I have read about Mrs. Crawley and her sirloins of beef so many times now. Will I ever find my place again?

Do you think you have the power to slow it down?
This may be a suit of water, and the gift of this moment may very well be Jeet kun do.

The woman who owns the restaurant works there all the time. My dad thinks he has a personal relationship with her – like he’s a cowboy learning an exotic culture from a pioneering native.

He calls her by her first name.

There is a large heater at the end of the table. Musette sits next to it. My sister’s husband wants to sit next to it, because he is a heat monger like me, and gets cold every time the door to the restaurant opens,  but for some reason he and Musette don’t switch seats, even though Musette doesn’t want to sit next to the heater.

I order a red chicken curry, but the woman who owns the restaurant says that the yellow curry is the restaurant’s number one seller, so I get that instead. My sister’s husband also orders this. Musette orders a green curry. It is spicier than my yellow curry. I did not expect that. I thought everything increased in spiciness from green, to yellow, to red.

My sister orders sweet and sour pork.

“Just like Panda Express.” I say.

“You can’t bring someone to a restaurant and then get mad at them for ordering what they like.” my mom says.

My mom orders the salad. My dad orders a pumpkin curry and another salad for the table so we all can try it. Musette likes the salad, but she doesn’t say anything, because she is getting upset. My family is talking in a mock Thai accent. My sister and her husband are not excited about eating the food. They would rather have Cafe Rio.

Musette thinks they are closed minded. She tells me later. But what she was most upset about was how they made fun of our marriage:

“They don’t see it as a real thing, because we didn’t get married in the temple. We’re not perfect for their heavenly family like your sister and her husband!”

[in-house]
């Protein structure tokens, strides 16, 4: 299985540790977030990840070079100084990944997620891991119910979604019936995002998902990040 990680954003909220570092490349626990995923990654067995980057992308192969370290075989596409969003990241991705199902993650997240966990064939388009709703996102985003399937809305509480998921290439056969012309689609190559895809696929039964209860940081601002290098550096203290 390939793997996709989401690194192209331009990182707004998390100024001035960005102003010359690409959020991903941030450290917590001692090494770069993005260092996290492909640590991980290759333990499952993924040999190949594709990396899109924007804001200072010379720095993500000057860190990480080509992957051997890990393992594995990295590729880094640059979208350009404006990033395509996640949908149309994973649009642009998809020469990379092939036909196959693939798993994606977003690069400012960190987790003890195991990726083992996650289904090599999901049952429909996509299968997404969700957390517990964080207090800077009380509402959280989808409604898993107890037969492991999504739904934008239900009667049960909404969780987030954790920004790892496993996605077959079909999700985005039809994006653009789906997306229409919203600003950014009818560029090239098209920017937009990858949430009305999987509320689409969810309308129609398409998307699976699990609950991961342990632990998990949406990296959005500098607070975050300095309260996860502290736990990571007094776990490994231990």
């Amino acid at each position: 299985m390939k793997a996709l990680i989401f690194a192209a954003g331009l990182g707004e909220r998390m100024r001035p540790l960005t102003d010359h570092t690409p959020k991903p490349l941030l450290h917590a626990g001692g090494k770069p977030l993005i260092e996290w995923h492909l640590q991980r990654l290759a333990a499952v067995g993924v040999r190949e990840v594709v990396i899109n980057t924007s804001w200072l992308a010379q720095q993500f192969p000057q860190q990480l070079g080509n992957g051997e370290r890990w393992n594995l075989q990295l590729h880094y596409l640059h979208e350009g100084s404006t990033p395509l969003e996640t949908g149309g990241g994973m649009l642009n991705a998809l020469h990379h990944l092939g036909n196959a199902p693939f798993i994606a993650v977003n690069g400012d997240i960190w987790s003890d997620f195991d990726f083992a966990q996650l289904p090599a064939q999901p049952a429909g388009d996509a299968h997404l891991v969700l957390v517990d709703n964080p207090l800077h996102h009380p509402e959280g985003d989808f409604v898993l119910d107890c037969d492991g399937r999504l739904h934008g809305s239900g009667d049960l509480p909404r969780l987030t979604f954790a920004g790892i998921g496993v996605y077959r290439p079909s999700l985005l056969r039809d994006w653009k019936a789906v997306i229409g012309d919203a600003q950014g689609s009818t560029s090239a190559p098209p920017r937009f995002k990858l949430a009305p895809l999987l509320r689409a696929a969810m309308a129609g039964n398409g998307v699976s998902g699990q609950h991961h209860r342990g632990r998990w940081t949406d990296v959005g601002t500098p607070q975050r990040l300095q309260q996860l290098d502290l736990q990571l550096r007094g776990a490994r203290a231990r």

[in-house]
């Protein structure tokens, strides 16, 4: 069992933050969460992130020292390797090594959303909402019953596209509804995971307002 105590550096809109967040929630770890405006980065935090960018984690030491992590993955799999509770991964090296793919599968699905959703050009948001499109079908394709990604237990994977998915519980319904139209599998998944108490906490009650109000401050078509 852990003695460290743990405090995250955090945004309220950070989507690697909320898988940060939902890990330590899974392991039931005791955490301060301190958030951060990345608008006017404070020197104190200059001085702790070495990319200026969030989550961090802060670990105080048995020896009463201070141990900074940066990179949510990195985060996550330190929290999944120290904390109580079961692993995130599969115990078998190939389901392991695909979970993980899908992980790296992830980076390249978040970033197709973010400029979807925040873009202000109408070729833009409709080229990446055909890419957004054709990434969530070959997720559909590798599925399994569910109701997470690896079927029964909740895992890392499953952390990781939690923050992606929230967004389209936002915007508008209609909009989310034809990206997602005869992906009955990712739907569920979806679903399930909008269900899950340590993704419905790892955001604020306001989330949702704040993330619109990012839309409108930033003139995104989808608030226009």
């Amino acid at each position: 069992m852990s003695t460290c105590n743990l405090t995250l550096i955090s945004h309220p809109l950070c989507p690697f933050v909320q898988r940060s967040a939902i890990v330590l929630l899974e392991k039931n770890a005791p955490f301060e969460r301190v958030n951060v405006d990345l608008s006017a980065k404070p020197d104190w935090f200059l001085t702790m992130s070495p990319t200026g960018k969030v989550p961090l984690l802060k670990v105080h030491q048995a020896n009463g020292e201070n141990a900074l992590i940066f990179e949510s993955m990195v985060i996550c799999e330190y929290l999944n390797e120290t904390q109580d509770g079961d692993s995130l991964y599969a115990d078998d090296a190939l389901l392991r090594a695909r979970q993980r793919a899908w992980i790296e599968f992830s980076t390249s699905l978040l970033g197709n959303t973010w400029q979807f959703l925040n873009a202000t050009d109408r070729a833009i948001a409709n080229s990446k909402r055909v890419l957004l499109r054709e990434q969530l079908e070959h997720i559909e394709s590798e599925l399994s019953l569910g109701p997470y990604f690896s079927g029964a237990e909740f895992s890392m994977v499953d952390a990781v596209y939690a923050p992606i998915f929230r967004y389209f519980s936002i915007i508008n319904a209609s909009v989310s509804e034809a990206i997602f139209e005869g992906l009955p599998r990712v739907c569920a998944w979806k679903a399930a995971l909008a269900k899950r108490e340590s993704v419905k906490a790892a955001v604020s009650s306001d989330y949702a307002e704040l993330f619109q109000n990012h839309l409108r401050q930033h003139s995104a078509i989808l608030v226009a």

She doesn’t want to go to their house tomorrow. We are supposed to see my grandma.

“We don’t have a choice.” I say.

“You might be surprised at how frail she is now.” my mom warns me in regards to her.

We leave the bowling alley. Musette and I get in my mom’s car; my sister and her husband get in my sister’s husband’s car.

My parents are going to Thai Land at the end of the month with friends from their ward. It is not a mission. I asked them. One of the women they are going with buys cheap trips on some deal site. Last year the group went somewhere just outside of Syria. My parents didn’t go on this trip.

They are taking us to a Thai restaurant. There are two different restaurants they are consider taking us to. They choose one over the other because it serves a mango salad they like.

We drive past the other restaurant on the way to this one.

“We are learning how to make it at a Thai family’s house.” my mom tells me.

“Make what?” i ask.

“The salad.”

Bowling Alley

The bowling alley is a redneck hive. There are posters with graphics of Utah plastered to the back of every lane. Mullets connected to men who are wearing flannel shirts with the sleeves torn off and wicker cowboy hats with strings dangling beneath their chins hover over Budweiser pitchers. There is a whole table of women with both pitch black and bleached blonde Paula Deen hair styles harboring teenage latinas who are clacking their long nails against their phone screens while scrolling through friends feeds.

The interior looks like the inside of a church. It is plain, pastel, and blocky. The doors are made of light wood. This same wood trims the walls. It is a wood common to the church. My parents once got me a furniture set from The Bishop’s Storehouse which was made of this type of wood.